Acetaminophen Relieves Social Pain

August 16, 2010

Emotional and physical pain may be inter-related, according to a study by researchers at the University of Florida focusing on acetaminophen and social pain.

Emotional and physical pain may be interconnected, according to a study by researchers at the University of Florida focusing on acetaminophen and social pain.

“We think that social pain piggybacks onto physical pain and the two systems sort of bleed into each other, so that just as you feel emotional distress from physical pain, the social pain of having a romance breakup or getting a horrible grade can translate into feeling sick to your stomach or getting a bad headache,” Gregory Webster, UF psychologist, and study co-author, said in a press release.

The study was published in the journal Psychological Science and evaluated people who took acetaminophen daily for three weeks. The individuals reported less emotional suffering over time and less activity in regions of the brain that respond to social rejection.

"Even so," Webster said, "we don't want to tell people to go take Tylenol to cope with their personal problems until more research is done."

The results demonstrate that acetaminophen may have the potential to treat minor social pains, rather than using more powerful drugs, Webster said, in a press release.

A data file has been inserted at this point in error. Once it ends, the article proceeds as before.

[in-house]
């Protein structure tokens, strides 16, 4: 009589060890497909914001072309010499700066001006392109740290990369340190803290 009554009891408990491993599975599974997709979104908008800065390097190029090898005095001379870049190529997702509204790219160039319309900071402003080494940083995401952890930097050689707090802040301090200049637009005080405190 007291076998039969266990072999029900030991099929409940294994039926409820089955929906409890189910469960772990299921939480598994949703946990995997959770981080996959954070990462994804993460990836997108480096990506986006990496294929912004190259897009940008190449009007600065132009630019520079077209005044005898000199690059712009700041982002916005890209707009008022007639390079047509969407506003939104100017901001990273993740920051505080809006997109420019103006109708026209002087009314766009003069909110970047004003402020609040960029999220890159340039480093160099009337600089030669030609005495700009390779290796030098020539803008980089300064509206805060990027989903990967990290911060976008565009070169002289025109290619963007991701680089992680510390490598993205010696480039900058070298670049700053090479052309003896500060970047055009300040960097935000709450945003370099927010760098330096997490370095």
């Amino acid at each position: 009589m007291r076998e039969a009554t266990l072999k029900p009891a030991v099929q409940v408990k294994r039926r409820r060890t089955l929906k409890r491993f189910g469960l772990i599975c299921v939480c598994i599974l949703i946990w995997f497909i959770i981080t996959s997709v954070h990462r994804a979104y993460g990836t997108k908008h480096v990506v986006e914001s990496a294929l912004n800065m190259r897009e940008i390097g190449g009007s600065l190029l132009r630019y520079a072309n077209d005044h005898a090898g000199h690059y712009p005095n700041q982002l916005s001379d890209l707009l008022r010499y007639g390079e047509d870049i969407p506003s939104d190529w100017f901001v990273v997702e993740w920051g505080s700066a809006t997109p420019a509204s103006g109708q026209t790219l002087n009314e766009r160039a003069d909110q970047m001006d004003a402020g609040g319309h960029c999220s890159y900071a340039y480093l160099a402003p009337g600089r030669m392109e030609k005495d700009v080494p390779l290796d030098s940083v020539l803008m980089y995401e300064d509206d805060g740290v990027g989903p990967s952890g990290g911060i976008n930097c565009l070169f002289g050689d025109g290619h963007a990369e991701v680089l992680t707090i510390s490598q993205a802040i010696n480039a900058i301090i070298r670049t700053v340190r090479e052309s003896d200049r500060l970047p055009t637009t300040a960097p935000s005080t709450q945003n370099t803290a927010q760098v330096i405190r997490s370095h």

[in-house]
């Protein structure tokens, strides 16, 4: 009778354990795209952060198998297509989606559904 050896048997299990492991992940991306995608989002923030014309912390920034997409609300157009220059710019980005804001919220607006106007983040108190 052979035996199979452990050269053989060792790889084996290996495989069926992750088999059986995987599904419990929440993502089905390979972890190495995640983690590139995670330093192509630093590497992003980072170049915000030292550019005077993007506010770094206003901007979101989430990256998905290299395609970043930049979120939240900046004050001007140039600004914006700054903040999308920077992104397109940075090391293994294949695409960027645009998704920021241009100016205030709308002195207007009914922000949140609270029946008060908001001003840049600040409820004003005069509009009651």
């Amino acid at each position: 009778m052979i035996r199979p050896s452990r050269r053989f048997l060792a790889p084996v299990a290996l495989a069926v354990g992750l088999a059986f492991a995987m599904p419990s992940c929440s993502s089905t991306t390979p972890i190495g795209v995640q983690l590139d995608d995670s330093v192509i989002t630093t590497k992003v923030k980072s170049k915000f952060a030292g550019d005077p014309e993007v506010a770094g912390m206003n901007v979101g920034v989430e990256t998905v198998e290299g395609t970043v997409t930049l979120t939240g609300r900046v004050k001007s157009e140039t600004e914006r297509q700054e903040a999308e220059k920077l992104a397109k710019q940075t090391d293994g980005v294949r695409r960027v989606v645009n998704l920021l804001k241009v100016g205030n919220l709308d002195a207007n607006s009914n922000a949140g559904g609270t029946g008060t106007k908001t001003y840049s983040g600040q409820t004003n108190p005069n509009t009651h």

The study participants were evaluated using MRI while playing a computerized game of cyber ball to stimulate social rejection. The participants were asked to pass a ball to two computerized images of people and then were suddenly excluded from the exchange as the digital participants continued on passing the ball to each other.

“They were not given a reason why, which made it frustrating, which is exactly what we wanted to do,” Webster said. “We wanted to give them this feeling of being socially ostracized.”

Half of the participants were given a 500 mg pill of acetaminophen immediately after waking up each day and another 500 mg pill one hour before going to sleep. They were told to fill out a survey to asses their level of hurt feelings. The group taking acetaminophen reported significantly fewer hurt feelings on average.

“The possibility of this link between physical and social pain systems is exciting because we live in a dualistic society where people see the mind and body as being very separate,” Webster said, in a press release. “In terms of public policy, it may indirectly support the notion that we should treat mental health issues the same way we treat physical health issues instead of having separate systems for the two.”